There are three paved roads within the park: the 5.6 mile Baldwin Drive, the 1.25 mile Regicide Drive and Mountain Road. Baldwin Road is an old historic road that has long been closed to vehicular traffic except when it's used for park maintenance purposes. Regicide Road is usually only open to vehicles between Memorial Day weekend and the end of October. These offer great bicycling routes.

Gear up and down for long-distance mountain bike challenges. Various loop rides over a mix of park terrain, blazed multi-use trails and a few public lightly trafficked roads are possible. All it takes is a gander at the official park map, some adventurous spirit and creativity.

Fishing, canoing and kayaking are allowed at Lake Wintergreen. There are no restroom facilities and it's a carry-in carry out park. Because the park is as close to wilderness as you can get in the busy urban corridor between New York City and Boston, it's best to ride with a few friends and stay on the marked blazed trails.

Red Trail

Mileage / Blaze: 5.7 miles. Easy / Moderate

Extends north-south along the western border of the park from the junction of the Blue Trail at the southern apex of the park to the Farm Brook Reservoir. The trail offers a varied mix of terrain and technical challenges but the grade is minimal most of its length.

The easiest and most scenic section of the trail runs south of Mountain Road to and along and a few miles south of Lake Wintergreen (watch out for a series of steps).

From the northern end of Mountain Road to Farm Brook Reservoir, the ride is a non-technical Gravel Grinder. This trail section requires very little effort for the scenic and panoramic views of New Haven and the Long island Sound at the "The Overlook" (hang gliders' overlook) of the Farm Brook Reservoir. The portion of the trail between Mountain Road travels on technical singletrack requiring aclimbs a rocky ridge over giant, embedded cobblestone boulders through Red Cedar forest.

White Trail

Mileage / Blaze: 2.35 miles. Easy / Moderate

Rolling to flat , moderately technical woods road that scallops along the Red Trail. It joins the Red Trail at both the northern and southern end of Lake Wintergreen. Expect roots, rocks, wet and rough eroded trail sections.

Red-White Trail

Generally hard-packed singletrack that loops off the Red Trail at various intersections along the Red Trail.

Yellow Trail

Mileage / Blaze: 0.35 mile. Moderate to Advanced.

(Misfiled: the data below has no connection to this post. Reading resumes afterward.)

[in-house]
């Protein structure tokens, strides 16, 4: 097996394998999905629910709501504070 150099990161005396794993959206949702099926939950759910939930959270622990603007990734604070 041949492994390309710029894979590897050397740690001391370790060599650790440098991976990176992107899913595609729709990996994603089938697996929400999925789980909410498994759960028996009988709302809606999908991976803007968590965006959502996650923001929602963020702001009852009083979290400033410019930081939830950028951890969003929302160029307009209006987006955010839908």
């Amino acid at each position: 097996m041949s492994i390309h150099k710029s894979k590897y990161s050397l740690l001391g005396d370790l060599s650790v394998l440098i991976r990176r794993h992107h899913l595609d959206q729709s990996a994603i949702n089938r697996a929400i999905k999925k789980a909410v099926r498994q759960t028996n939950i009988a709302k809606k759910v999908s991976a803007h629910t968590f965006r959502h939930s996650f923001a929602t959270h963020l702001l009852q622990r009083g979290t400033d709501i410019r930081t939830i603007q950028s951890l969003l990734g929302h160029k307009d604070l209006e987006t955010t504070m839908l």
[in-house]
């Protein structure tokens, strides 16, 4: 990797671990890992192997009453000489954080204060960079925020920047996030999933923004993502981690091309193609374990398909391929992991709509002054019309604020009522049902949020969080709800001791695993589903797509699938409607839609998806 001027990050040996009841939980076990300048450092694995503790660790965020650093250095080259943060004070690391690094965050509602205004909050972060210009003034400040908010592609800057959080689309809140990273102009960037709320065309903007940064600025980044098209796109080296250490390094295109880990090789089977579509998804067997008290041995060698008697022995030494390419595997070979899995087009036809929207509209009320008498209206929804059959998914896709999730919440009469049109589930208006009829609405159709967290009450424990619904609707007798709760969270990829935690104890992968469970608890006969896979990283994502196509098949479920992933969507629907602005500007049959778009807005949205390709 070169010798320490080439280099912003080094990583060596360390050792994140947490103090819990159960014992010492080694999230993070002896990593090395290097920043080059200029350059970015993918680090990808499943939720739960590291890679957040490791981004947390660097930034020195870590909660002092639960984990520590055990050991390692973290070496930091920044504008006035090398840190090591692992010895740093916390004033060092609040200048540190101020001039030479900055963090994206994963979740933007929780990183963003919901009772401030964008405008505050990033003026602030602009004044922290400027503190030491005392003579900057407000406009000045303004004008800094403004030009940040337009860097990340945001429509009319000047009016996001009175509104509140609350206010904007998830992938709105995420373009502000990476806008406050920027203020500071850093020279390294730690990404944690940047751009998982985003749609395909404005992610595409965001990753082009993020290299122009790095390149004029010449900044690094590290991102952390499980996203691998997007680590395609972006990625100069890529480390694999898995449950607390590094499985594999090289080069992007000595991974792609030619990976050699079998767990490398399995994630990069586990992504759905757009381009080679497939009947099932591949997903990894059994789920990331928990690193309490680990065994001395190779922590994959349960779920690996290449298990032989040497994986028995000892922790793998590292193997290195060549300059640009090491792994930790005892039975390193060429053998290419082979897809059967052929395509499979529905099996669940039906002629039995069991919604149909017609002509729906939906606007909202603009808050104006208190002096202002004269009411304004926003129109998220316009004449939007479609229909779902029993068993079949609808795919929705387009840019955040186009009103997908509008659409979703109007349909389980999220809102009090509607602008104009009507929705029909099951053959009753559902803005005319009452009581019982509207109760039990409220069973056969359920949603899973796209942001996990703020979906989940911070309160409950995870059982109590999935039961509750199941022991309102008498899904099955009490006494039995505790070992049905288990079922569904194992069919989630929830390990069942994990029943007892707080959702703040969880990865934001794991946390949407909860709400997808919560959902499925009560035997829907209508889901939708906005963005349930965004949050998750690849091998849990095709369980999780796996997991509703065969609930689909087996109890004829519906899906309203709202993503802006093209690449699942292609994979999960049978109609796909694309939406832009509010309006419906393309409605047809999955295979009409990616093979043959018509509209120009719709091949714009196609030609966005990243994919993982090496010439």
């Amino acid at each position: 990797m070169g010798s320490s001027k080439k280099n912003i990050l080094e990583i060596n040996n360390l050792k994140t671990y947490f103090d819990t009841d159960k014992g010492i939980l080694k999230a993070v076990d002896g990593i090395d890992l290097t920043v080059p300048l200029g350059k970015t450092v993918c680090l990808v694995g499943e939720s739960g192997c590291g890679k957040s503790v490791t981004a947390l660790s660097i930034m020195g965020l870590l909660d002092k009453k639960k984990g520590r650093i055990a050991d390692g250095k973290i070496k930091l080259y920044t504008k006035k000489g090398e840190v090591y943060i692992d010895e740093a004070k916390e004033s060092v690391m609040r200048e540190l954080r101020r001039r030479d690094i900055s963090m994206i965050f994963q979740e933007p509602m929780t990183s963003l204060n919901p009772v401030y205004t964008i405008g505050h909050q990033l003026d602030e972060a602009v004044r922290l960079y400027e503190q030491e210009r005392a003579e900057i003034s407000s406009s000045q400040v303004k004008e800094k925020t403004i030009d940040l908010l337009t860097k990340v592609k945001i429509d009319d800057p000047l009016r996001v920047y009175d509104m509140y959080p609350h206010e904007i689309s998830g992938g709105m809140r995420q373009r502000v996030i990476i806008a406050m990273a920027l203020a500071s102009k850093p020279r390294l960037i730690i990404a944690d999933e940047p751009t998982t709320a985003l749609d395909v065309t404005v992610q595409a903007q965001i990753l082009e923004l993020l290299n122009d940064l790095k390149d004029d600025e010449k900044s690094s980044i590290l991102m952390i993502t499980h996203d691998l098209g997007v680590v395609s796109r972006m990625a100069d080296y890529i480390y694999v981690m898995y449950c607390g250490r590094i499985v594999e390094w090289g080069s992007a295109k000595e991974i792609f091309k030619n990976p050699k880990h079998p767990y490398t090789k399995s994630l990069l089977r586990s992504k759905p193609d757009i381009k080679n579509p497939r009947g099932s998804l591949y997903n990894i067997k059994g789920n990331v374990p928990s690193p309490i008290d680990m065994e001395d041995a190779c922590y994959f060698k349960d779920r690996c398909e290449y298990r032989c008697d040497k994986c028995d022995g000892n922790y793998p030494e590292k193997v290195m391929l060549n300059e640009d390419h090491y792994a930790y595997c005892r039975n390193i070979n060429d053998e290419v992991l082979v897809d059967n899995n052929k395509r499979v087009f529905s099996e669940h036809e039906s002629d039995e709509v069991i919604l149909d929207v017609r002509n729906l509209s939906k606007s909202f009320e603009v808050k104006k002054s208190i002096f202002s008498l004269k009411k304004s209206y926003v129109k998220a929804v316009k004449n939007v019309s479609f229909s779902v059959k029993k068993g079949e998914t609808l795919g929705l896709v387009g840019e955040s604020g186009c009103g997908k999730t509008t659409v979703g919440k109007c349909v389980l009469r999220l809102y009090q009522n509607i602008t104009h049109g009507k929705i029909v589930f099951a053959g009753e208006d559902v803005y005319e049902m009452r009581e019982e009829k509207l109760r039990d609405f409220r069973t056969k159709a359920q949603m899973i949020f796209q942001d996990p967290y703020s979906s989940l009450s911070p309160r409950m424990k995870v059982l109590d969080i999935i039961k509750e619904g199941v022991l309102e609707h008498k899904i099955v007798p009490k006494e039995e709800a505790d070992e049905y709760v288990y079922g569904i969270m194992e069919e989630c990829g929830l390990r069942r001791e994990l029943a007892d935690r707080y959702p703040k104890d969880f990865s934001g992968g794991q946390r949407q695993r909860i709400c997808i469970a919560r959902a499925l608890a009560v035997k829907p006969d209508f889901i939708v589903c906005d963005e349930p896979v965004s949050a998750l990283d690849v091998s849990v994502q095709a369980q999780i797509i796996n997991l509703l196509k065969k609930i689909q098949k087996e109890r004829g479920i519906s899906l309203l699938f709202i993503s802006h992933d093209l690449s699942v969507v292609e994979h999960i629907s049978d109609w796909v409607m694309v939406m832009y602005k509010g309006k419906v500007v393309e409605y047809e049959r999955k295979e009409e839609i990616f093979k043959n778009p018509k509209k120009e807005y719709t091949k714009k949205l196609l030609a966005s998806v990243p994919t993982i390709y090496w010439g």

East-west rolling woods trail with moderate climbs, and descents that extends off Mountain Road to connect to Baldwin Drive and the Regicides Trail. Riding The short section that extends west of Baldwin Drive is not recommended.

Green Trail

Mileage / Blaze: 0.8 mile. Moderate to Advanced

This is a classic "Fall Line Trail" that begins about 0.1 mile south of the main park entrance, and ascends steadily to Judges Cave where it intersects the Regicides Trail. Water run-off causes trail erosion. Lots of loose rock and scree with occasional slick rock sections.

Gravel Grinder : Old Roads To Trails

Baldwin Drive

Mileage / Blaze: 5.6 miles. Easy / Moderate

Historic old roads crisscross the New England back-country but finding them is not always easy. Many like Baldwin Drive, have transformed to become car-free bike paths and trails across America. Baldwin Drive, constructed in the 1930's during the Great Depression was named in honor of Simeon Baldwin, Governor of Connecticut from 1911 - 1915 and a New Haven native. The drive was closed off to cars when the state acquired it in 1982 because it was considered to be unsafe due to lack of guard rails.

The 5.6 mile road runs north-south through the length of West Rock Ridge State Park. The abandoned road, it's surface now potholed, sprouting greenery and crumbling into gravel is well on it's way to becoming a scenic, doubletrack gravel grinder trail that serves as a connector to other park trails.

It provides a 5.6 mile, exhaust free mountain bike ride except for when you churn up a bit of dirt dust while navigating the switchbacks and descent approaching the main park entrance. Slow down and be aware of the entrance kiosk and a gate blocking vehicle access (except state park maintenance vehicles) to Baldwin Drive. This gate may be kept open when the main gate to the park is locked.

Trail Highlights and Nearby Points of Interest

Bike & Wildlife Watch & Photo-Ops

The unique location of West Rock Ridge Park fosters incredible Microclimate environments featuring both common and uncommon trees, shrubs, herbage, wildflower and mushroom extravganzas and extraordinary amphibians, animal and bird species - some not usually seen in Southern Connecticut.